But when there’s an understanding of impermanence and the cycle of things, I feel like there’s a playfulness that comes into the spirit. There’s a lightness that comes into your heart. Again, not ‘carefree’, but ‘free’. There’s a big difference between the two.

The Shamans take in the darkness. They don’t turn away from it. Because it’s the dark that shows us the light. If we accept death – impermanence – if we accept that stage, we think that it will take us over, but I think it does the opposite. I think it gives us life. That’s the irony of this whole cosmic joke!

MF: Your album Kala (2015) was in many ways a reflection on overcoming adversity in your life after you were hospitalised with staph in Hawaii and forced to break a vow to not cut your hair for 12 years. How do you view that whole experience now that some time has passed?

TH: I view it as necessary for my path. And I view it as me turning into ‘the dark’. It was a step into that journey of going inside, and healing myself in ways that I didn’t even know I needed to be healed in. So, me accepting change, me accepting impermanence – there was no way around it. It was either, ‘Stay miserable, Trevor, and try to pretend that you’re in control of everything. Or surrender. Change.’

It was that deep for me. ‘Kala’ means ‘time’, so it’s about being patient and letting the hand of the Spirit work for you, and not hold onto everything so tightly.

It was the end of a chapter, and the beginning of a new one for me. Definitely.

MF: So politics aside, many believe The American Dream is being reshaped by our generation. Minimalism and mobility have replaced the traditional concept of the American dream, which has been deemed a form of ‘toxic stability’. Do you think this is a step in the right direction as far as counterbalancing capitalism’s spiritual shortcomings?

TH: It’s important for the youth to not be fooled, and understand what’s really going on. Obviously the people in power are not going to change. That’s apparent.

So it’s up to us to realize that we are sovereign beings. We are free. And despite what’s going on with people in power running our government, there’s a way we can live our day-to-day lives in a positive manner. Now whether that’s cutting down on things, or being more mobile, I don’t know. For me it’s always about the internal change. Because when that happens, everything else follows, naturally.

MF: You’ve mentioned ‘freedom’ a few times now. What is freedom to you?

TH: True freedom is freedom of mind. Freedom from the things that drag us down. Freedom from attachments. Being a sovereign being.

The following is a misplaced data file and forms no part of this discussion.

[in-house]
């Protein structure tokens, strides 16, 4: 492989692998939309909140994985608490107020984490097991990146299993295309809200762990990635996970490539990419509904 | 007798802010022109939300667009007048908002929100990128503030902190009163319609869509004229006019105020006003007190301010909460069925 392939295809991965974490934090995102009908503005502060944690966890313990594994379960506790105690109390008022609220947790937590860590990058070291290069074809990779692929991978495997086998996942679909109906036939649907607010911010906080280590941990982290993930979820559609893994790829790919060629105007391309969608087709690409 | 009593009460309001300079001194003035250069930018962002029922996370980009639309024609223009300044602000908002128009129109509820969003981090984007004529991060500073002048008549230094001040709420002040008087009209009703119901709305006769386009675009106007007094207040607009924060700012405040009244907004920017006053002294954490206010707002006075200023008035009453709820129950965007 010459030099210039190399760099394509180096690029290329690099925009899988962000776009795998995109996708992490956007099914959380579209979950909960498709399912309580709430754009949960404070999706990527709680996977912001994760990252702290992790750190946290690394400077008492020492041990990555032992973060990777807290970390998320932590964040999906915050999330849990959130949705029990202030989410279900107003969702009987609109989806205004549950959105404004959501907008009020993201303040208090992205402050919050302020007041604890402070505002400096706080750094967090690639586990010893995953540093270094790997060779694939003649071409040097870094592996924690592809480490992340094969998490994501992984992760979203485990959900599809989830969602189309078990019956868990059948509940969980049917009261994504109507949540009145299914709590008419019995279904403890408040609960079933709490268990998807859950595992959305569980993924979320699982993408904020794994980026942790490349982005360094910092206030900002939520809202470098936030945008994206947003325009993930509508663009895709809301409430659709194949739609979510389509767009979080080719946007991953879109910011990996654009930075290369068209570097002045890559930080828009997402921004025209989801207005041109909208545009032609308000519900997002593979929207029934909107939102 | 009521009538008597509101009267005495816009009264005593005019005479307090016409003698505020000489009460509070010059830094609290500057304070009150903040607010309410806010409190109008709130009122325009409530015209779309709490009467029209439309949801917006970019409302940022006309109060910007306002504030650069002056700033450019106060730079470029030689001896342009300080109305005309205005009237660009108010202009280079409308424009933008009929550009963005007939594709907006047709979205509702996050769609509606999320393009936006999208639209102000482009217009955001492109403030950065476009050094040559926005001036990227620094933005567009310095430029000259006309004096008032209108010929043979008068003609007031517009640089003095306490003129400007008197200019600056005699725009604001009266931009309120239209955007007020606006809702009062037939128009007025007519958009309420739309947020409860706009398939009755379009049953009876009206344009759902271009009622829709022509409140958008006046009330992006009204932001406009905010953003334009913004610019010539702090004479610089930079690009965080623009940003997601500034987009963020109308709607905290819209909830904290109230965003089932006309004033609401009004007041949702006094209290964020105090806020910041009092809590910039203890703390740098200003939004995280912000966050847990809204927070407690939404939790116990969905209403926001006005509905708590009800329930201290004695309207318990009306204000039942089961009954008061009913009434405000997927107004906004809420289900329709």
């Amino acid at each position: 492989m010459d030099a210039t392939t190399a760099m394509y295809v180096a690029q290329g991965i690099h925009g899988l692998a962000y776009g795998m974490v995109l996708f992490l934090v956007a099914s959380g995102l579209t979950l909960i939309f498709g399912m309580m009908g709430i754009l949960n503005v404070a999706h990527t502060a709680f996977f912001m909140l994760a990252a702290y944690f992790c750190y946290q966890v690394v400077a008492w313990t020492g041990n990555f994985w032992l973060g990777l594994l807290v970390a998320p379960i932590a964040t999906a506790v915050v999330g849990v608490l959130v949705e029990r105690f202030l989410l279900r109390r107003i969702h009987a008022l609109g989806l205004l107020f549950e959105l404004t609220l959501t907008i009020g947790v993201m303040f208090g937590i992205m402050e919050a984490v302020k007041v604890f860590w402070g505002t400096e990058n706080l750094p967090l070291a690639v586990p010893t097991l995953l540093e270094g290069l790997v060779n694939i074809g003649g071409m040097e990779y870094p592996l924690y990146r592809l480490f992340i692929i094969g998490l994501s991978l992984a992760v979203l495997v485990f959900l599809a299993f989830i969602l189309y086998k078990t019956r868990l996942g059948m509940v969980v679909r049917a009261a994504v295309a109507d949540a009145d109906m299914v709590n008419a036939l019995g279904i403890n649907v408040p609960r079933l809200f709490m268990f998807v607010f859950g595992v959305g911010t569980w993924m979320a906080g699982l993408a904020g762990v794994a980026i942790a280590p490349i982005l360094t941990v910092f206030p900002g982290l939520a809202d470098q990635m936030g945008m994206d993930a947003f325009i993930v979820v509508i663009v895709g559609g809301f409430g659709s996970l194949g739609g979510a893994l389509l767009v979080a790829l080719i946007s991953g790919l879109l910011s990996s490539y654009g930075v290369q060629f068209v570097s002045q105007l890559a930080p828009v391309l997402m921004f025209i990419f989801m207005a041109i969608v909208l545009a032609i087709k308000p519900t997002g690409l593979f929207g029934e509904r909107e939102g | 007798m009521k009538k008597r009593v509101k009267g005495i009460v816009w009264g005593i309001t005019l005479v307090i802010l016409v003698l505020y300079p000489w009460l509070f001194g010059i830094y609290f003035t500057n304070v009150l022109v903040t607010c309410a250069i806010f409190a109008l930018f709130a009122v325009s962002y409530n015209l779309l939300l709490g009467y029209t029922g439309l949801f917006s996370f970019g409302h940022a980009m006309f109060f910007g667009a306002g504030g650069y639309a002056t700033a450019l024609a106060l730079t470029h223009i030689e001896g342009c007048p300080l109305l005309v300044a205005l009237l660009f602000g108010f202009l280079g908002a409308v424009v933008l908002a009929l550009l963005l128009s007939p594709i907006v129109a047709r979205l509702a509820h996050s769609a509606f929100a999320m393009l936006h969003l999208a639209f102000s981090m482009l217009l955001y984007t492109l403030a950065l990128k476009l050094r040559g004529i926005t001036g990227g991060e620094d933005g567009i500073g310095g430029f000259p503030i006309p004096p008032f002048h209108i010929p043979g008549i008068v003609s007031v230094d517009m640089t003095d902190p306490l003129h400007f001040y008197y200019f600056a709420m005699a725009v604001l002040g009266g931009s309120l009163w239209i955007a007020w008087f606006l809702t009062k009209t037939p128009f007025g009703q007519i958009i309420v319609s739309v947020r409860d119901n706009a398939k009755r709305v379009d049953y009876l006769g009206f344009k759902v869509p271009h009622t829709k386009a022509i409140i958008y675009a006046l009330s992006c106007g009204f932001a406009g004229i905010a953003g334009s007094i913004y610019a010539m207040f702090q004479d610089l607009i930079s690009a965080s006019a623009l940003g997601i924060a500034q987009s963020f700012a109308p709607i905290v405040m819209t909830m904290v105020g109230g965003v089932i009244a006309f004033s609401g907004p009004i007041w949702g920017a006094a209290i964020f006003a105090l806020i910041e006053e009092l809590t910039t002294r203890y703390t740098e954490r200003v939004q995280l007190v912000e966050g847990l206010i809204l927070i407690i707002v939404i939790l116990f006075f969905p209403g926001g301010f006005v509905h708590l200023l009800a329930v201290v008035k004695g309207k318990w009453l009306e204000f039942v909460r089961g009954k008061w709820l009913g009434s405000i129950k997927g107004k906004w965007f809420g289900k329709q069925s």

You can be kidnapped, say. The captors can put your body in a cage, but they can’t take your mind, they can’t take your soul. Freedom, to me, is really the freedom of suffering, and of the things that hold us down inside.

MF: The music video for your single “What I Know” recently dropped, and has had quite a positive response. It could easily stand alone as a solid short film. Did you have much of a role in writing the video’s storyline?

TH: Yeah I came up with the idea of the kids in the forest building this almost make-believe xylophone. And then the director added the story – there’s this leader, who is not well liked. And you almost don’t know what’s going to happen throughout this video. For a second you’re like, are they gonna, like…kill this kid!? [Laughing] Are they gonna take him out into the forest and just kill him!

“What I Know”, the song, is really about the child-like spirit, and surrendering to the not-knowing. And when you surrender to that not-knowing, you’re free. In the video, you have that leader who represents that part of us that wants to be in control, no matter what. We want to know, know, know, know… It’s just tiring. You’re never going to know everything.

So them taking the leader to that xylophone is the music, the song, it’s the thing you can’t explain. But you’re in joy… it’s that joy that makes you free.

About The Author

Mike Finnegan

Mike Finnegan is an international music journalist with a particular affinity for music with a message. He’s written for an array of publications across the US, Ireland, Malta, and Costa Rica, and has discussed the profound spiritual power of music with artists from every continent. Despite living life on the move, Mike was born in New York and considers Galway, Ireland his home.